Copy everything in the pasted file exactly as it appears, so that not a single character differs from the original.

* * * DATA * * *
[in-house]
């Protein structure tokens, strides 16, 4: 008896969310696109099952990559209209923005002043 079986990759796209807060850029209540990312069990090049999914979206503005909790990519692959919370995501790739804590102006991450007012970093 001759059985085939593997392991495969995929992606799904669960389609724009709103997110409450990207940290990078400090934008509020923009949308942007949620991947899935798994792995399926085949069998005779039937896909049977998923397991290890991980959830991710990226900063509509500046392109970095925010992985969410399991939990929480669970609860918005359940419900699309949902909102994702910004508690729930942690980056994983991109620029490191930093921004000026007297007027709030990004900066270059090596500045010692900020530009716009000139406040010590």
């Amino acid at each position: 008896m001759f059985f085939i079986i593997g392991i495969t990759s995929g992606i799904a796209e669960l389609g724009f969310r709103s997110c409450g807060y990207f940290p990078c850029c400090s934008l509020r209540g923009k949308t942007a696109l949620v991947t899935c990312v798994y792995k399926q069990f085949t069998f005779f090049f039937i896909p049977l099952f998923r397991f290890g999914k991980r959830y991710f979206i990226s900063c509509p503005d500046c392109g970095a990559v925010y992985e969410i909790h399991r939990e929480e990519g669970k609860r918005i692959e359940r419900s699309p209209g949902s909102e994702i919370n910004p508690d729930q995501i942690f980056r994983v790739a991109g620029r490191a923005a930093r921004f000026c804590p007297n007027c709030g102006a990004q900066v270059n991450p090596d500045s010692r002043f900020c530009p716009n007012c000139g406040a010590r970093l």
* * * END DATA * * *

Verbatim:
[in-house]
């Protein structure tokens, strides 16, 4: 008896969310696109099952990559209209923005002043 079986990759796209807060850029209540990312069990090049999914979206503005909790990519692959919370995501790739804590102006991450007012970093 001759059985085939593997392991495969995929992606799904669960389609724009709103997110409450990207940290990078400090934008509020923009949308942007949620991947899935798994792995399926085949069998005779039937896909049977998923397991290890991980959830991710990226900063509509500046392109970095925010992985969410399991939990929480669970609860918005359940419900699309949902909102994702910004508690729930942690980056994983991109620029490191930093921004000026007297007027709030990004900066270059090596500045010692900020530009716009000139406040010590």
């Amino acid at each position: 008896m001759f059985f085939i079986i593997g392991i495969t990759s995929g992606i799904a796209e669960l389609g724009f969310r709103s997110c409450g807060y990207f940290p990078c850029c400090s934008l509020r209540g923009k949308t942007a696109l949620v991947t899935c990312v798994y792995k399926q069990f085949t069998f005779f090049f039937i896909p049977l099952f998923r397991f290890g999914k991980r959830y991710f979206i990226s900063c509509p503005d500046c392109g970095a990559v925010y992985e969410i909790h399991r939990e929480e990519g669970k609860r918005i692959e359940r419900s699309p209209g949902s909102e994702i919370n910004p508690d729930q995501i942690f980056r994983v790739a991109g620029r490191a923005a930093r921004f000026c804590p007297n007027c709030g102006a990004q900066v270059n991450p090596d500045s010692r002043f900020c530009p716009n007012c000139g406040a010590r970093l």